Seth Clark-That the opulent natural resources of Clayton county have not lacked appreciation on the part of the native sons of the county is clearly demonstrated by their continued association with the county and its varied interests, and it is specially pleasing to find such a large and vigorous percentage of such citizens who are here effectively aiding in maintaining the county's prestige as a center of agricultural industry. Such a substantial and honored citizen is Mr. Clark, who owns and operates the fine old homestead farm on which he was born and reared and which is one of the well improved and valuable landed estates of Wagner township. Here he has resided from the time of his birth and in progressiveness, civic loyalty and worthy achievement he has signally honored the name which he bears and which has been indissolubly linked with the history of Clayton county since the early pioneer days, in fact, for more than fifty years. Such are the sterling citizens who specially merit recognition in this publication.
On this present farm, in section 31, Wagner township, Seth Clark was born on the 17th of August, 1860, and he is a son of Milo P. and Mary (Lundbeck) Clark, the former of whom was born in the State of New York and the latter in Ohio, their marriage having been solemnized in the latter state, on the 20th of May, 1849. Upon coming to Clayton county, about the year 1852, Milo P. Clark obtained one hundred and seventy-six acres of government land, in what is now Wagner township, where, with characteristic vigor and progressiveness, he set himself to the task of reclaiming a farm from the virgin wilds. The measure of his success was large in the passing years, and he eventually became the owner of a valuable domain of four hundred acres, all but twenty-five acres of which is now owned by his son Seth, of this sketch, who was the third in order of birth in the family of five children, of whom the first, Amy E., died in childhood; Jacob is now a substantial citizen of Hancock county, this state, his home being in the thriving little city of Britt; Mary is the wife of Jacob Gehring, of Marion township, Clayton county; and James E. died in infancy. Milo P. Clark was one of the influential and honored pioneer citizens of Clayton county at the time of his death, which occurred March 27, 1901, and his devoted wife soon followed him to the life eternal, so that in death they were not long divided, Mrs. Clark having passed away on the 23d of September of the same year.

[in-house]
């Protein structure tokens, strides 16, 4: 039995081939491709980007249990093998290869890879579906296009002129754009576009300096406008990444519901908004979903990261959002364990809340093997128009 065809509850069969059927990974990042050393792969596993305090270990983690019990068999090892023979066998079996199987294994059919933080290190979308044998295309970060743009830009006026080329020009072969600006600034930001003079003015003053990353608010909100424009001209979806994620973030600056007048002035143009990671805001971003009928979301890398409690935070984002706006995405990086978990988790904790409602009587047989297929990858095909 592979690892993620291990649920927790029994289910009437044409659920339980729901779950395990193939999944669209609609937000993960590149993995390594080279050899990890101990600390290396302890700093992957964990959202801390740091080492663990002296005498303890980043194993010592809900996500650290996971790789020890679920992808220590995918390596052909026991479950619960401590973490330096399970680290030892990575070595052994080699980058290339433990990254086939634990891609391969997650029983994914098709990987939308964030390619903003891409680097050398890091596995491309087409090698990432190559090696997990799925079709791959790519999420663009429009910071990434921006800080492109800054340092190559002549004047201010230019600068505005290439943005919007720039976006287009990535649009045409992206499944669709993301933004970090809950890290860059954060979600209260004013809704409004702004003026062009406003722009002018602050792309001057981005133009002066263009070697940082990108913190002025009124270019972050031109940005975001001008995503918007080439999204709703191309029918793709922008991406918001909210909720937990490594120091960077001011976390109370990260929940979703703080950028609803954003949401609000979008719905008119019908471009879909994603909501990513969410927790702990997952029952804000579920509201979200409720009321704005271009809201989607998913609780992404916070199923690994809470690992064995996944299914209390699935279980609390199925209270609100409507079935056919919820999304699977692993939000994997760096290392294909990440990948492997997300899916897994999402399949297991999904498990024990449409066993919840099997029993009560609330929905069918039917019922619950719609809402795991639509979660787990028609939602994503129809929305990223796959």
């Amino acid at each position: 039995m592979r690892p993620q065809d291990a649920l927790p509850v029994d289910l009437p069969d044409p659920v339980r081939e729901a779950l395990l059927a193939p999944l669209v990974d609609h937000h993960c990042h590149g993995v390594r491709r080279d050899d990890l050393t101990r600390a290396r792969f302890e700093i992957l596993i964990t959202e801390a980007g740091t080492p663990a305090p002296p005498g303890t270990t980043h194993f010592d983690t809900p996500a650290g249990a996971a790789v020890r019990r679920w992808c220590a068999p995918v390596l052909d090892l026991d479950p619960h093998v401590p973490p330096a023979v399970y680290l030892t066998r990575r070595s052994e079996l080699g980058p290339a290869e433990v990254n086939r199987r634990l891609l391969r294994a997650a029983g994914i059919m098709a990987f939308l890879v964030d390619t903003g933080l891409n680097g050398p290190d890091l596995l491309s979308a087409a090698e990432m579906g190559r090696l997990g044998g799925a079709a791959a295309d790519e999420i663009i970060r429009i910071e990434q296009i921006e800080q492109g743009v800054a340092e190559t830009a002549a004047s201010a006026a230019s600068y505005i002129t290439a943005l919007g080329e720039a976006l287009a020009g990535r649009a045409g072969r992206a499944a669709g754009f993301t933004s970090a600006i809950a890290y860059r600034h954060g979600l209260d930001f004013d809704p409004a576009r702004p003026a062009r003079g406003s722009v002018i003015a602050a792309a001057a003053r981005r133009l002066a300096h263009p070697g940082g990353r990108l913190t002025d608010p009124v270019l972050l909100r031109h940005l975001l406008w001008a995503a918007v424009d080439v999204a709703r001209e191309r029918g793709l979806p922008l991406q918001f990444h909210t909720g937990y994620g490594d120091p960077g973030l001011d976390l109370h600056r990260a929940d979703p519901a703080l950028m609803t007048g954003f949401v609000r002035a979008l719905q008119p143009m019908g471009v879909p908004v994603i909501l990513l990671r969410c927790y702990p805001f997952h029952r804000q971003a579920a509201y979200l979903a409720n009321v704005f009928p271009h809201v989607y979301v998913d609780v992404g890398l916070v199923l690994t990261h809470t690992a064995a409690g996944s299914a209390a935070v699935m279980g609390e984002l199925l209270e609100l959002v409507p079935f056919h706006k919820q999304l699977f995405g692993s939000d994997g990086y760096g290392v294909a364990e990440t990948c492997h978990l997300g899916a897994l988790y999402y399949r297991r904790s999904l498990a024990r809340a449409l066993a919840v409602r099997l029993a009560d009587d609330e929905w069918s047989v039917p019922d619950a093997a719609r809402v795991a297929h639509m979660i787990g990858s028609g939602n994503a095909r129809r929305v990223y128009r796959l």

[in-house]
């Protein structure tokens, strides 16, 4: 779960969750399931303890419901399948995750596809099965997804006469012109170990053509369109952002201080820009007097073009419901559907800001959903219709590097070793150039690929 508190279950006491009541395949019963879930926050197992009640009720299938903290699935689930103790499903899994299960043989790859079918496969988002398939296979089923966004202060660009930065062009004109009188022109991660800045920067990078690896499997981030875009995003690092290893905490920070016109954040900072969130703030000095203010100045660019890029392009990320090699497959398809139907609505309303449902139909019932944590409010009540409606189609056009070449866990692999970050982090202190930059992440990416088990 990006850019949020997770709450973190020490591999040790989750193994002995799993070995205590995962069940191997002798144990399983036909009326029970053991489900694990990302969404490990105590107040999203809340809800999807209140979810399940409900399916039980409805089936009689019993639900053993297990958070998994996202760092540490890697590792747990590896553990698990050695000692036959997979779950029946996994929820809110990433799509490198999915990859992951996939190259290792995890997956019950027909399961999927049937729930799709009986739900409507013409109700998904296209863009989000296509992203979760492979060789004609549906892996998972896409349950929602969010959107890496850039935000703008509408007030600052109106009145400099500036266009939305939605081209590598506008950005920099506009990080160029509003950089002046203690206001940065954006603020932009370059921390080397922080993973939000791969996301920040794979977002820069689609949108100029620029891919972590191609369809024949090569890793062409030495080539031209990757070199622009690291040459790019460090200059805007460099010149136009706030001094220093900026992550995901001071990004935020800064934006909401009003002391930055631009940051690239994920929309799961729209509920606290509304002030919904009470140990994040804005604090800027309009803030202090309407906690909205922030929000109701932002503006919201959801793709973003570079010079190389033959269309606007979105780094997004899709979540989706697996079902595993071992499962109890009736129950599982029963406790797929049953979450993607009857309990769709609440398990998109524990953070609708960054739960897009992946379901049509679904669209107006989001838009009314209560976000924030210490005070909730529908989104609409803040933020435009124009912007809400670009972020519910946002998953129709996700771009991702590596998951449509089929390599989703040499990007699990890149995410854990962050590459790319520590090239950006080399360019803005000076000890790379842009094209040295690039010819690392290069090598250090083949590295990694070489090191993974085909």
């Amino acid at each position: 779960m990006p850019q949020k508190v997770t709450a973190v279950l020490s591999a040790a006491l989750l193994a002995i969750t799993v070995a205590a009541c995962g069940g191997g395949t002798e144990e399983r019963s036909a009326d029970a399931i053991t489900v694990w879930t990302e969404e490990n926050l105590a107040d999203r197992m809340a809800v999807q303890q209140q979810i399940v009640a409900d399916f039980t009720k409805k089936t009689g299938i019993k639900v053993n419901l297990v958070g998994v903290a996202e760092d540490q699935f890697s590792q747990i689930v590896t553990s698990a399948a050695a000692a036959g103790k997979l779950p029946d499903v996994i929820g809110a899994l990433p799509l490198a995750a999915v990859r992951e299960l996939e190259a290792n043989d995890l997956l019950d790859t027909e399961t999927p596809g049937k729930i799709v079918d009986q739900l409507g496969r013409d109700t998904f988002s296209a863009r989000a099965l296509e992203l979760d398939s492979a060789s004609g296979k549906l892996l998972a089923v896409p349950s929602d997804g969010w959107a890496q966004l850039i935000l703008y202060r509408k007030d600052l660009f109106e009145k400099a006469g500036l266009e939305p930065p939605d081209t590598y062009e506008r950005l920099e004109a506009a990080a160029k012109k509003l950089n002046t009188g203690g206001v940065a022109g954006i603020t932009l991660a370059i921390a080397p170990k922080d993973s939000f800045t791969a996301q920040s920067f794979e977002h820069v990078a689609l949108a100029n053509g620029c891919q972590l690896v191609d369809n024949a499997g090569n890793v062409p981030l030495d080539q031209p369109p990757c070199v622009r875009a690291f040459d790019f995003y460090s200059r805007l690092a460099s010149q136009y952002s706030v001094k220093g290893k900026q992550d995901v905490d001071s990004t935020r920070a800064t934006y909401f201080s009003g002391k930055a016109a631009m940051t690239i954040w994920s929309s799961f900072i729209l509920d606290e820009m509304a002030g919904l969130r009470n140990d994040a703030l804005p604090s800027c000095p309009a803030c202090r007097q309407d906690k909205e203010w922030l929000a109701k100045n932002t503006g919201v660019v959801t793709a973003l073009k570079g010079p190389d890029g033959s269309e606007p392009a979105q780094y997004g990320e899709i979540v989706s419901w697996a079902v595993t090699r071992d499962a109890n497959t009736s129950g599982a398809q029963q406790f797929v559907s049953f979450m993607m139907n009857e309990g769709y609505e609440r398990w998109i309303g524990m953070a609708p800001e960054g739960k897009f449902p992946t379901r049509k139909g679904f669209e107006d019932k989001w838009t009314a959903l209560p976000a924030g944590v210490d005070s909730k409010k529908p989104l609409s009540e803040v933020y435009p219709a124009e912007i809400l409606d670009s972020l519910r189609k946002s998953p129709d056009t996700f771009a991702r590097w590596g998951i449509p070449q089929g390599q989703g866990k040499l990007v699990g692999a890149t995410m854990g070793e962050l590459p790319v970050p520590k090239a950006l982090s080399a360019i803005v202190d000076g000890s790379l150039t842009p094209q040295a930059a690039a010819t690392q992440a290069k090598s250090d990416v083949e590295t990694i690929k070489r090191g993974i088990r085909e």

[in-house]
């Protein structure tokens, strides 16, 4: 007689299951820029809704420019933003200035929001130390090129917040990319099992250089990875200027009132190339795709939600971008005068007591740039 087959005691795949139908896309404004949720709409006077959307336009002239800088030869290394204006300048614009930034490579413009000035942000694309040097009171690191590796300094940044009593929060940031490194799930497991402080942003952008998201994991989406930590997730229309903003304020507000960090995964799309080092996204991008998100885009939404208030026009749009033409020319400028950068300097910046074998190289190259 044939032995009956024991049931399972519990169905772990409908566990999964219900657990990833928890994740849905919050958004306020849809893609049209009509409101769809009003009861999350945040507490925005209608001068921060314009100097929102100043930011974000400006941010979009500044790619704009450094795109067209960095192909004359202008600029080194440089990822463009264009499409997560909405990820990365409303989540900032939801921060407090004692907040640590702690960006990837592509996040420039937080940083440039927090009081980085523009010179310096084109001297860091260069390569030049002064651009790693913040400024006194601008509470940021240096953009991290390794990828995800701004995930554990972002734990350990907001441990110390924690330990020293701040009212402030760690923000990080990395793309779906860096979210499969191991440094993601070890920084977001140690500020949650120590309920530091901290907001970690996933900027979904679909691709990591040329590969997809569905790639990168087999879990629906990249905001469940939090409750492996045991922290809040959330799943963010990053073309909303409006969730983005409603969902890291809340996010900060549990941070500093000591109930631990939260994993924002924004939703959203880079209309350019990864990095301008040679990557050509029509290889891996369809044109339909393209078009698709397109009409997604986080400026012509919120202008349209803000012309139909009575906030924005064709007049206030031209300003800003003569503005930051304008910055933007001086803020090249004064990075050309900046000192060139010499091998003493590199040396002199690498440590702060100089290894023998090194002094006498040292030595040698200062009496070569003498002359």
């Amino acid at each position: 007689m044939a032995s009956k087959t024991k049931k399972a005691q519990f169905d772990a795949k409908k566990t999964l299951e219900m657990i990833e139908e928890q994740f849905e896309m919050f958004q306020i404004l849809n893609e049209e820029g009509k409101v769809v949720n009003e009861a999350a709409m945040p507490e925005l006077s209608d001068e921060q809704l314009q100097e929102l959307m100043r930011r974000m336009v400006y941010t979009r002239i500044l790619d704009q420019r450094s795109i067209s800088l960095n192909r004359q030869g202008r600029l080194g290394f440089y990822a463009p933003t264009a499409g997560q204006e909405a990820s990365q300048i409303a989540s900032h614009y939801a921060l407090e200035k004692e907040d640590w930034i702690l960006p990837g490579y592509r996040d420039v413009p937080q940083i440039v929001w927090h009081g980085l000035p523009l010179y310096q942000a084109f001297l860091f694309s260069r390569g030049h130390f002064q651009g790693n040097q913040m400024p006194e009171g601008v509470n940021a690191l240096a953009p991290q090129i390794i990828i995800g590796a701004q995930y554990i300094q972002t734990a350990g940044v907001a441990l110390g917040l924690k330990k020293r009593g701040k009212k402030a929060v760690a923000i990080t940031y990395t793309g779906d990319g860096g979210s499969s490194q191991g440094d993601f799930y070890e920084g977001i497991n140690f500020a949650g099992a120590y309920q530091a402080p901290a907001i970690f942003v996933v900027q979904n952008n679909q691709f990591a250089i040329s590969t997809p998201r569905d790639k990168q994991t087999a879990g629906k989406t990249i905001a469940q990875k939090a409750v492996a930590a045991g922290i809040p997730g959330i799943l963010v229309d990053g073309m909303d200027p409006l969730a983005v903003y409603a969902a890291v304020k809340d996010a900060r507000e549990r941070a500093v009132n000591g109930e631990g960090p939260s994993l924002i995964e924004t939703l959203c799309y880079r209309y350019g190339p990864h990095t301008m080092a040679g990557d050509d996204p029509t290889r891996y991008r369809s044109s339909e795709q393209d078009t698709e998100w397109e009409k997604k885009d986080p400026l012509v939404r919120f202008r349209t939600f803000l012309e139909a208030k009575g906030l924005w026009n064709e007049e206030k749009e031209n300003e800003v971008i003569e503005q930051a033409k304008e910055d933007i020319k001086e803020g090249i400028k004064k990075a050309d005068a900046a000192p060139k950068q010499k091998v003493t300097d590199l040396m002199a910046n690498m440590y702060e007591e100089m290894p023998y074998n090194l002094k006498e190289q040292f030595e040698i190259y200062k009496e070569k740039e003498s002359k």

Seth Clark was reared to manhood on the fine old homestead of which he is now the owner and is indebted to the public schools of his native county for his early educational discipline. He gained an enduring appreciation of the value of honest toil and endeavor and his long and intimate experience has made him a most practical and scientific agriculturalist and stockgrower, for he has from his youth been closely associated with the work and management of the home farm, of all of which-three hundred and seventy-five acres-he has been the proprietor since he was forty-one years of age, the property having come into his possession through direct bequest on the part of his honored parents, the memories of both of whom are held in enduring veneration in the county that represented their home and stage of effective activity for many years.
Politically, the father was a staunch supporter of the cause of the Republican party. He whose name initiates this article is likewise unfaltering in allegiance to the Republican party, and he has been loyal and progressive in the supporting of measures and enterprises that have contributed to the social and material welfare of his home community and native county; the while he has maintained the fullest measure of popular confidence and esteem. He has served six years as trustee of Wagner township, besides having held minor offices of local trust.
On the 2d of January, 1887, was solemnized his marriage to Miss Annie Embretson,-who was born and reared in this county, where her parents settled in the pioneer days, both having been born in Norway. She is a daughter of Lars and Jane (Nelson) Embretson, representative of that fine Scandinavian element of citizenship that has contributed much to the development and up-building of Clayton county. Her father became one of the pioneer farmers of Wagner township, where he continued to reside until his death and where his widow still maintains her home. Of their children the first-born was Embret, who is deceased; Mrs. Clark was the second in order of birth; Nels operates the old homestead farm in Wagner township; Lena is the wife of Martin Severson, of North Dakota; Knute is associated with his brother in the control of the fine farm developed by their father, as is also Ole, and the widowed mother likewise remains on this place, which is endeared to her by the hallowed memories and associations of the past.
Mr. and Mrs. Clark have two children-Alvin and Joel. Alvin is associated in the work and management of the home farm, and on the 18th of April, 1914, he wedded Miss Helen Landsgard, who likewise was born and reared in this county. Joel is successfully associated with agricultural pursuits in Boardman township. The attractive home of Mr. and Mrs. Clark is one of the fine rural residences of Clayton county, is known for its generous and unostentatious hospitality, and receives mail service on rural route No. 3 from Elkader, the county seat.
source: History of Clayton
County, Iowa; From The Earliest Historical Times Down to
the Present; by Realto E. Price, Vol. II; page 72-74
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